I bought this book on a whim at a used book store last month. I wasn’t looking for anything in particular, and this just jumped out at me (there’s a sparrow skeleton on the cover!). I’m so glad I picked this up. I started leafing through it and ended up just reading it for two hours. The Selected Works of T. S. Spivet is one of the best books I’ve read in a long time.
The story follows T. S. (Tecumseh Sparrow) Spivet, a 12-year-old scientific savant enduring a lonely, misunderstood existence on his family’s ranch in Montana. His father (another in a long line of Tecumsehs) is a rancher, his mother, whom he calls Dr. Clair, is a reclusive scientist studying the elusive and possibly non-existent tiger moth beetle.
T. S.’s life changes with a phone call. The Smithsonian (T. S.’s Shangri-La) has phoned to let him know he’s been awarded a Baird fellowship for his scientific illustrations, and they would like for him to come to Washington to give a speech. They have no idea that T. S. is only 12-years-old.
Armed with four compasses, two heliotropes, a theodolite, 16 packs of cinnamon Trident gum, and some underwear, T. S. decides to make the journey to Washington hobo-style by hitching a ride on the rails across the country. Along the way, we learn about T. S.’s life: his compulsion for illustration and map-making, his older brother’s accidental death, his father’s reticence, and his mother’s family history. T. S. discovers just how he fits in, with his current family as well as those who have gone before.
The book is cleverly illustrated with all kinds of illuminating details. These illustrations are what make this book so enjoyable. They’re witty, sometimes humorous, often revealing.
I recommend this to readers of all ages, but don’t be fooled into thinking this is a “kids’ book.” It’s not. I think some mature young readers will be able to appreciate the story, but adults may enjoy it more. The ideas presented in T. S.’s story are universal. Find a copy of this, leaf through it. I promise you won’t be able to stop.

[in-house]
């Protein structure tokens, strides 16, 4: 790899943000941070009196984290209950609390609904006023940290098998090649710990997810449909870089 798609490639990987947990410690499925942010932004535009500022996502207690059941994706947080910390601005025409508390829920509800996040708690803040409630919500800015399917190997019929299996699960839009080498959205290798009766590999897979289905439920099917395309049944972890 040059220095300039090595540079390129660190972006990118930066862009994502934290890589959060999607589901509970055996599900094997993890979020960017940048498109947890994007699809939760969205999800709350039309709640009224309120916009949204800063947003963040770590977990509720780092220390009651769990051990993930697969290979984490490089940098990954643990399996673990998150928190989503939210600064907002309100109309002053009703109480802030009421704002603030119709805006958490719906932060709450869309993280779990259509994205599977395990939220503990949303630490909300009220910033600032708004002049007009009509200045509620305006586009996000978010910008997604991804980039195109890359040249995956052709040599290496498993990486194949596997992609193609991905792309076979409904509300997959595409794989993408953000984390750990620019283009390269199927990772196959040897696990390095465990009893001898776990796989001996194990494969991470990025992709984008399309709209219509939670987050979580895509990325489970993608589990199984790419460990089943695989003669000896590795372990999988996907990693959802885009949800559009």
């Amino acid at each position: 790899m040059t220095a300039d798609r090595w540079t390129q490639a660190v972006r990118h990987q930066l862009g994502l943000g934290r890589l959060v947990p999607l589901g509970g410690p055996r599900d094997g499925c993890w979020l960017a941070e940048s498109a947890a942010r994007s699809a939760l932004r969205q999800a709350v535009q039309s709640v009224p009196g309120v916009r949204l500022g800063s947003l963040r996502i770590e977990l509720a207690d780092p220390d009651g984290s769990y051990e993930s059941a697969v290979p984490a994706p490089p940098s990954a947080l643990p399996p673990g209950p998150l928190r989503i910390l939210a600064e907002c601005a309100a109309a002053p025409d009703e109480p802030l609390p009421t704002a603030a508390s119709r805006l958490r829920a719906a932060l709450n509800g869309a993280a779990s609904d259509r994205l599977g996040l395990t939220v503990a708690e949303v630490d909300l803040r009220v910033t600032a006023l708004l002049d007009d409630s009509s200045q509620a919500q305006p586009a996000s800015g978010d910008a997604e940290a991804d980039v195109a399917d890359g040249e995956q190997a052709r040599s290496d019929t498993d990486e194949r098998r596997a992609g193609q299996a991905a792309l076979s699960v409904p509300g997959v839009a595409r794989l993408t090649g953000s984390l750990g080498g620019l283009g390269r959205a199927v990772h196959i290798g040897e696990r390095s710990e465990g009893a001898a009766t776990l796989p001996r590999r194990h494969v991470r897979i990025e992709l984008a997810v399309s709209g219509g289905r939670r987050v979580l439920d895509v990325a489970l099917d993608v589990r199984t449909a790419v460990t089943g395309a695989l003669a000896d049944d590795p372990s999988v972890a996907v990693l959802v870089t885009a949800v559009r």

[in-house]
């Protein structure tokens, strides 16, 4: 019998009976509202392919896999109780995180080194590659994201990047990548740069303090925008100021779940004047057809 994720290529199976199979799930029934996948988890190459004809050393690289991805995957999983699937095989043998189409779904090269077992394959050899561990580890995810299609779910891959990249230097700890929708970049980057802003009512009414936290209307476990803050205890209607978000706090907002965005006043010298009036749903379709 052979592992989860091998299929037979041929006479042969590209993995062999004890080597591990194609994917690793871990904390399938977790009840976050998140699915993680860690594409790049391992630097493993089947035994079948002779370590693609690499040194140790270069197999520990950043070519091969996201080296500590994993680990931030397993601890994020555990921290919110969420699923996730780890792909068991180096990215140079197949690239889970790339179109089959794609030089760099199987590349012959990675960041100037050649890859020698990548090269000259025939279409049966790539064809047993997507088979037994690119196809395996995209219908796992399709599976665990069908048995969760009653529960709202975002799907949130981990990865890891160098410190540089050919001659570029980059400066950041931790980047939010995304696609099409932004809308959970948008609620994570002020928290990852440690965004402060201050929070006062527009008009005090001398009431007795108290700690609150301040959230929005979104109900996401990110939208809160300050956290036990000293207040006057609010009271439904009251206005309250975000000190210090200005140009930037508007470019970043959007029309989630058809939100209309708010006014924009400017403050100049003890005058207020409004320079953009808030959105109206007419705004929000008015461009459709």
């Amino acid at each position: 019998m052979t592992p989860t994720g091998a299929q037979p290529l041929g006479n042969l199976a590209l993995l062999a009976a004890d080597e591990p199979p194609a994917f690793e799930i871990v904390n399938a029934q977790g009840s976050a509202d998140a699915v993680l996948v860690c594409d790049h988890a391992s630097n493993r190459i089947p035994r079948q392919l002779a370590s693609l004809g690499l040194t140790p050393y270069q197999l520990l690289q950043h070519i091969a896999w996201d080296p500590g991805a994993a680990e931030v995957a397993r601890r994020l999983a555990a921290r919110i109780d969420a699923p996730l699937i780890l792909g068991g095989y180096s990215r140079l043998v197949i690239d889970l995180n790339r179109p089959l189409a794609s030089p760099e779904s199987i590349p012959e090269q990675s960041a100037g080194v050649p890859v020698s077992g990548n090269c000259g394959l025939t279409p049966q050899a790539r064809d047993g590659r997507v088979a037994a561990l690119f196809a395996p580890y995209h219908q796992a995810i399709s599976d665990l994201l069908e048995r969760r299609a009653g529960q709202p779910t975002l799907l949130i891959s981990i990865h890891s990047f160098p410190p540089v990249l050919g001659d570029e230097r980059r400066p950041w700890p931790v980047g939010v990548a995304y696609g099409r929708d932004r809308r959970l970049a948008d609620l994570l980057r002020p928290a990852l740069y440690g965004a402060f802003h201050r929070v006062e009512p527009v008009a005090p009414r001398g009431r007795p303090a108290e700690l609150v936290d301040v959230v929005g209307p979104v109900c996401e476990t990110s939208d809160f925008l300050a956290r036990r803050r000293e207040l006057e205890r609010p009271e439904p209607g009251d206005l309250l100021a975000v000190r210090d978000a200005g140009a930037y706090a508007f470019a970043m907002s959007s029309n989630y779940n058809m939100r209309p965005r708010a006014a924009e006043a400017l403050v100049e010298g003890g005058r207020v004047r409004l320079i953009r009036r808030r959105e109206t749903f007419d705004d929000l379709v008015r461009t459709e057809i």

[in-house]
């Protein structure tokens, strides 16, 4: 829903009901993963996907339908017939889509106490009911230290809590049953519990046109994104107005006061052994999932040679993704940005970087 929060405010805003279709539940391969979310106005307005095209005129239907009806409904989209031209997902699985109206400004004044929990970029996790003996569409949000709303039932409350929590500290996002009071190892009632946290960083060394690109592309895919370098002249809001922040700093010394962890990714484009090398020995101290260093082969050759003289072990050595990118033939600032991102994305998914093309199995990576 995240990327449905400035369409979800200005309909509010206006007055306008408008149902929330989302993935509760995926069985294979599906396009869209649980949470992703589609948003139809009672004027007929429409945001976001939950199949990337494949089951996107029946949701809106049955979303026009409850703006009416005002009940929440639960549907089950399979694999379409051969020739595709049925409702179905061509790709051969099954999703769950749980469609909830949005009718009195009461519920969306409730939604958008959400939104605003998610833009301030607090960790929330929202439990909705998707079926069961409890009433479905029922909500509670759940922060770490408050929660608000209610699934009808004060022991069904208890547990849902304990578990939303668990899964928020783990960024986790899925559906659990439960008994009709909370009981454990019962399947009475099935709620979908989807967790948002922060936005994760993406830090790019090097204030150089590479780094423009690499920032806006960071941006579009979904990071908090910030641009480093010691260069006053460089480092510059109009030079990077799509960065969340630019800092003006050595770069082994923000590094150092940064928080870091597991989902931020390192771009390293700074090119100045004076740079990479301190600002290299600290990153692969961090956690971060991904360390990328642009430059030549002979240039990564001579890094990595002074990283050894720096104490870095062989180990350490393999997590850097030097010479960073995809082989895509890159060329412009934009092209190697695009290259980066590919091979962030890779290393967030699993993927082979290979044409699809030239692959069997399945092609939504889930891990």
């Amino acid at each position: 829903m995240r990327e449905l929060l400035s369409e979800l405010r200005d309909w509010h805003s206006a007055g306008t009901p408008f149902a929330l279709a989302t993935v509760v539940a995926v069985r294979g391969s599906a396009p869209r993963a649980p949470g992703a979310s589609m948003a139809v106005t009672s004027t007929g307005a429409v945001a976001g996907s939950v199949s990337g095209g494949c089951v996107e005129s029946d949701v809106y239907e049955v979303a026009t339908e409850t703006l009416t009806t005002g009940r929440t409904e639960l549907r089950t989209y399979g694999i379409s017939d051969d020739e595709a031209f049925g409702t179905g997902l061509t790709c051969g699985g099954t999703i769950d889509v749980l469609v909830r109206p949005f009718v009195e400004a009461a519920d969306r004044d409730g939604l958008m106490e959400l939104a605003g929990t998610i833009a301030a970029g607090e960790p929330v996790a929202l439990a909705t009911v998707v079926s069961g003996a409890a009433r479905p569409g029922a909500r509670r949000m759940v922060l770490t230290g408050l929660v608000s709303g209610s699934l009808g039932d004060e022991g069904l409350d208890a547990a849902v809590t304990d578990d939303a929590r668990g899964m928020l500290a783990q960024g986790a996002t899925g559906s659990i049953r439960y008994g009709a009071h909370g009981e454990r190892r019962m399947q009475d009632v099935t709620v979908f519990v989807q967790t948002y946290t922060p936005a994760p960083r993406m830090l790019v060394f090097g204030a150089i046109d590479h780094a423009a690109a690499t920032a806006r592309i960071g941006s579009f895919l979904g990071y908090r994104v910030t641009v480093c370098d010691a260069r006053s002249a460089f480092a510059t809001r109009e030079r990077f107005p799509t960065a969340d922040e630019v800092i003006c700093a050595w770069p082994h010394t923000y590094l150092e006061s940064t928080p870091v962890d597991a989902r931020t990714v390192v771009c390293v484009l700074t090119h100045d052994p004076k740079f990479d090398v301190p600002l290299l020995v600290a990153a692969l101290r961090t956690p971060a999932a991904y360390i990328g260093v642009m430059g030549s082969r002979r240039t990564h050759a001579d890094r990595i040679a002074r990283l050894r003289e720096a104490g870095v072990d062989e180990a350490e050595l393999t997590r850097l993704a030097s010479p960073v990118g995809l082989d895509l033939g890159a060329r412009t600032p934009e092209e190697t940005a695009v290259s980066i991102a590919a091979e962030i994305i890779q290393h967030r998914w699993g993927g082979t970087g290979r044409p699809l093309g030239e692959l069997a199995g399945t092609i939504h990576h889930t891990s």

This is a beautiful book. Bryn Greenwood definitely has a rare skill in creating unforgettable characters. Kellen is a beefy, uneducated, motorcycle-riding mechanic and occasional meth trafficker (think Jesse Pinkman, just larger and kinder). Wavy is the daughter of the meth dealer, a neglected, taciturn, independent waif whose parents don’t care if she exists. They come together to support each other, mostly filling each others’ black hole of loneliness. Kellen, age 25, takes care of her, takes her to school, gives her a place to sleep. Wavy takes care of him: shows him he has worth and value as a person, and deserves the love she gives him.
It’s innocent at first, a younger sister / older brother kind of relationship. Until suddenly it’s not.
But Greenwood handles this development so carefully, with such grace and understanding, that as the reader I wasn’t surprised when their relationship developed past the threshold of propriety. It made sense. The Big Thing I didn’t understand, however, is that Kellen met Wavy when she was eight years old. Things take the inappropriate turn when she’s thirteen. I just can’t quite wrap my brain around that taboo acceptance, even after understanding the circumstances that brought these two together.